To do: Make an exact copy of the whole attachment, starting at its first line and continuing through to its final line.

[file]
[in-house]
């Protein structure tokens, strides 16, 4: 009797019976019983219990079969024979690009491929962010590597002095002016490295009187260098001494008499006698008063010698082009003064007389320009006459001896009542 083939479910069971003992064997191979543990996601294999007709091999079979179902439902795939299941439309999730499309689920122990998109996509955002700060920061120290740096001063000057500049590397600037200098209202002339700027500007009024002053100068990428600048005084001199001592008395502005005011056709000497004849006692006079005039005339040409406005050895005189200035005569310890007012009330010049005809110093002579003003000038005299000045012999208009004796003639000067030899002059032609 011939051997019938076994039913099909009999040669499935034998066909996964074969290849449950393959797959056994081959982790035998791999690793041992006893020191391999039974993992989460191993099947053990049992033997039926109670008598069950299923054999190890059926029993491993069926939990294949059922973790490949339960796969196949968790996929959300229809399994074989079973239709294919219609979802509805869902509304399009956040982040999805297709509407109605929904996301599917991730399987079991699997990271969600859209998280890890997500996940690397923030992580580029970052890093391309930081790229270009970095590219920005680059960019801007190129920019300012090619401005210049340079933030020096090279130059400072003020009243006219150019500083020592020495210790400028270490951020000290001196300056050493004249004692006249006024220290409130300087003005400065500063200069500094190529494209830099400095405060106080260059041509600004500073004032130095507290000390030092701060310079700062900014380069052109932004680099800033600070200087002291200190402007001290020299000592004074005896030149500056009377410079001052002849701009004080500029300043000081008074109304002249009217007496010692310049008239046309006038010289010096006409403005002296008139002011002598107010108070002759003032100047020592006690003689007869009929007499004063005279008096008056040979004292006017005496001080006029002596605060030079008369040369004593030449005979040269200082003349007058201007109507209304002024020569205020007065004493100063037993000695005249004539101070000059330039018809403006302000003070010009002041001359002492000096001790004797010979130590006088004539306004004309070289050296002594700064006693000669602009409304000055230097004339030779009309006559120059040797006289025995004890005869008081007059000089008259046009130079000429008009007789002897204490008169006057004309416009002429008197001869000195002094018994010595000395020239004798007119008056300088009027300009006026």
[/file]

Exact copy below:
[in-house]
């Protein structure tokens, strides 16, 4: 009797019976019983219990079969024979690009491929962010590597002095002016490295009187260098001494008499006698008063010698082009003064007389320009006459001896009542 083939479910069971003992064997191979543990996601294999007709091999079979179902439902795939299941439309999730499309689920122990998109996509955002700060920061120290740096001063000057500049590397600037200098209202002339700027500007009024002053100068990428600048005084001199001592008395502005005011056709000497004849006692006079005039005339040409406005050895005189200035005569310890007012009330010049005809110093002579003003000038005299000045012999208009004796003639000067030899002059032609 011939051997019938076994039913099909009999040669499935034998066909996964074969290849449950393959797959056994081959982790035998791999690793041992006893020191391999039974993992989460191993099947053990049992033997039926109670008598069950299923054999190890059926029993491993069926939990294949059922973790490949339960796969196949968790996929959300229809399994074989079973239709294919219609979802509805869902509304399009956040982040999805297709509407109605929904996301599917991730399987079991699997990271969600859209998280890890997500996940690397923030992580580029970052890093391309930081790229270009970095590219920005680059960019801007190129920019300012090619401005210049340079933030020096090279130059400072003020009243006219150019500083020592020495210790400028270490951020000290001196300056050493004249004692006249006024220290409130300087003005400065500063200069500094190529494209830099400095405060106080260059041509600004500073004032130095507290000390030092701060310079700062900014380069052109932004680099800033600070200087002291200190402007001290020299000592004074005896030149500056009377410079001052002849701009004080500029300043000081008074109304002249009217007496010692310049008239046309006038010289010096006409403005002296008139002011002598107010108070002759003032100047020592006690003689007869009929007499004063005279008096008056040979004292006017005496001080006029002596605060030079008369040369004593030449005979040269200082003349007058201007109507209304002024020569205020007065004493100063037993000695005249004539101070000059330039018809403006302000003070010009002041001359002492000096001790004797010979130590006088004539306004004309070289050296002594700064006693000669602009409304000055230097004339030779009309006559120059040797006289025995004890005869008081007059000089008259046009130079000429008009007789002897204490008169006057004309416009002429008197001869000195002094018994010595000395020239004798007119008056300088009027300009006026």